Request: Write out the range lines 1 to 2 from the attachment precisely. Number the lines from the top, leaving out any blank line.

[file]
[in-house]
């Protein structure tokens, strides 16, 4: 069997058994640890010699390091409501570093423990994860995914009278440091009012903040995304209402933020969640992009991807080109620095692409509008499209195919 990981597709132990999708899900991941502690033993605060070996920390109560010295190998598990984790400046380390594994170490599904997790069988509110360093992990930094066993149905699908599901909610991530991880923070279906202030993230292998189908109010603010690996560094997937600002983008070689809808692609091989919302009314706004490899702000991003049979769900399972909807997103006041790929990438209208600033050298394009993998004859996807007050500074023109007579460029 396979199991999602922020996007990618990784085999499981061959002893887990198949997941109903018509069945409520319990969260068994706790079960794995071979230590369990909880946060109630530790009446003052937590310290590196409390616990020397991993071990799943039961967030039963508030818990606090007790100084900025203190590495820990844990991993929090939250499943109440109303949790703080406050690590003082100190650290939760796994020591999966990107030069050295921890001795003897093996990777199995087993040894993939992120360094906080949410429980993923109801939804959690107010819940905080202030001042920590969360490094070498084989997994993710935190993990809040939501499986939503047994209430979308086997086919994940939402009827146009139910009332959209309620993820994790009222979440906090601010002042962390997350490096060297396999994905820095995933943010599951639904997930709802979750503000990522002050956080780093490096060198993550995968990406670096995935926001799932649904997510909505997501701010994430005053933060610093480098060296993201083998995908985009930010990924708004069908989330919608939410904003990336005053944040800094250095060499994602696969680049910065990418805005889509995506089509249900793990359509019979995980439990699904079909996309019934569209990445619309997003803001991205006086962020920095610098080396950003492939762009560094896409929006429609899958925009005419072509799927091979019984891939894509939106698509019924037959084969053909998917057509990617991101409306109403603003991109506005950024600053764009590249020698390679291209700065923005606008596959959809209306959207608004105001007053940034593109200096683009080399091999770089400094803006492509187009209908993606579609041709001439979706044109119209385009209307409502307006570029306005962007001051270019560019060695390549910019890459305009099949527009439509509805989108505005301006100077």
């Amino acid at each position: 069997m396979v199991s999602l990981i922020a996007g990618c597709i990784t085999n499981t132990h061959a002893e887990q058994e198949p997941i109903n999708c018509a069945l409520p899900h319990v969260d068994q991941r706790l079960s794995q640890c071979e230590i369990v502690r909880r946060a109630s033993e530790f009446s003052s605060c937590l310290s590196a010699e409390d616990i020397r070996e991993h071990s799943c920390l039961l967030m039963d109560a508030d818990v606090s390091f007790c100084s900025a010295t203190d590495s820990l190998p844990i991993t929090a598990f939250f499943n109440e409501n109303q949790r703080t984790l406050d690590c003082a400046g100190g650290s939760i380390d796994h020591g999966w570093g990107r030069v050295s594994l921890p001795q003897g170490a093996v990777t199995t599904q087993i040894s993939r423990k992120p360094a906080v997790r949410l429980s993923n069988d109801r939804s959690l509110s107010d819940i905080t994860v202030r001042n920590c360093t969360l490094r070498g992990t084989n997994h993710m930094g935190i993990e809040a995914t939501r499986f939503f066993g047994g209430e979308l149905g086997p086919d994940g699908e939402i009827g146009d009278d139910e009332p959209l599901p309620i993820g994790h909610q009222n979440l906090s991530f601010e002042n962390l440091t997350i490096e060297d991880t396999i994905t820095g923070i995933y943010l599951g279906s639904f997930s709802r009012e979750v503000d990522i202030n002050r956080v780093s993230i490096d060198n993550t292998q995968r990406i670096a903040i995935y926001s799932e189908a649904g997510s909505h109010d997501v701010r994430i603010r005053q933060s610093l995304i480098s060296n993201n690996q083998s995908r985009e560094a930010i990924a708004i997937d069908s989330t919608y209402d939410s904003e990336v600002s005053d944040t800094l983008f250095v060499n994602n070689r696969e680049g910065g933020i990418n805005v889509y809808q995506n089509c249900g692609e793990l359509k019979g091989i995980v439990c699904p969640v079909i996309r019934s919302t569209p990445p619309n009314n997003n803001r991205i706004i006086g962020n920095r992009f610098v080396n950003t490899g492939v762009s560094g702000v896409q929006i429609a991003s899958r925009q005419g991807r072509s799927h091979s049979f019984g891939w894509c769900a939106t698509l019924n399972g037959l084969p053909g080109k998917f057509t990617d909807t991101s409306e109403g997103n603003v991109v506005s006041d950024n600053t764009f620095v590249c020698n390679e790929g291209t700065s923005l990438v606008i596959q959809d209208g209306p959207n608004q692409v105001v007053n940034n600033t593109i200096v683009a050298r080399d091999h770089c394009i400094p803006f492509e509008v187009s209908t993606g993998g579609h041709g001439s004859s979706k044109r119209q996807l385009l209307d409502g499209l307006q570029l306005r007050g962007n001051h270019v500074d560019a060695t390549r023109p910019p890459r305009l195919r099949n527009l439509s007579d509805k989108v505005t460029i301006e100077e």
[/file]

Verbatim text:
[in-house]
């Protein structure tokens, strides 16, 4: 069997058994640890010699390091409501570093423990994860995914009278440091009012903040995304209402933020969640992009991807080109620095692409509008499209195919 990981597709132990999708899900991941502690033993605060070996920390109560010295190998598990984790400046380390594994170490599904997790069988509110360093992990930094066993149905699908599901909610991530991880923070279906202030993230292998189908109010603010690996560094997937600002983008070689809808692609091989919302009314706004490899702000991003049979769900399972909807997103006041790929990438209208600033050298394009993998004859996807007050500074023109007579460029 396979199991999602922020996007990618990784085999499981061959002893887990198949997941109903018509069945409520319990969260068994706790079960794995071979230590369990909880946060109630530790009446003052937590310290590196409390616990020397991993071990799943039961967030039963508030818990606090007790100084900025203190590495820990844990991993929090939250499943109440109303949790703080406050690590003082100190650290939760796994020591999966990107030069050295921890001795003897093996990777199995087993040894993939992120360094906080949410429980993923109801939804959690107010819940905080202030001042920590969360490094070498084989997994993710935190993990809040939501499986939503047994209430979308086997086919994940939402009827146009139910009332959209309620993820994790009222979440906090601010002042962390997350490096060297396999994905820095995933943010599951639904997930709802979750503000990522002050956080780093490096060198993550995968990406670096995935926001799932649904997510909505997501701010994430005053933060610093480098060296993201083998995908985009930010990924708004069908989330919608939410904003990336005053944040800094250095060499994602696969680049910065990418805005889509995506089509249900793990359509019979995980439990699904079909996309019934569209990445619309997003803001991205006086962020920095610098080396950003492939762009560094896409929006429609899958925009005419072509799927091979019984891939894509939106698509019924037959084969053909998917057509990617991101409306109403603003991109506005950024600053764009590249020698390679291209700065923005606008596959959809209306959207608004105001007053940034593109200096683009080399091999770089400094803006492509187009209908993606579609041709001439979706044109119209385009209307409502307006570029306005962007001051270019560019060695390549910019890459305009099949527009439509509805989108505005301006100077």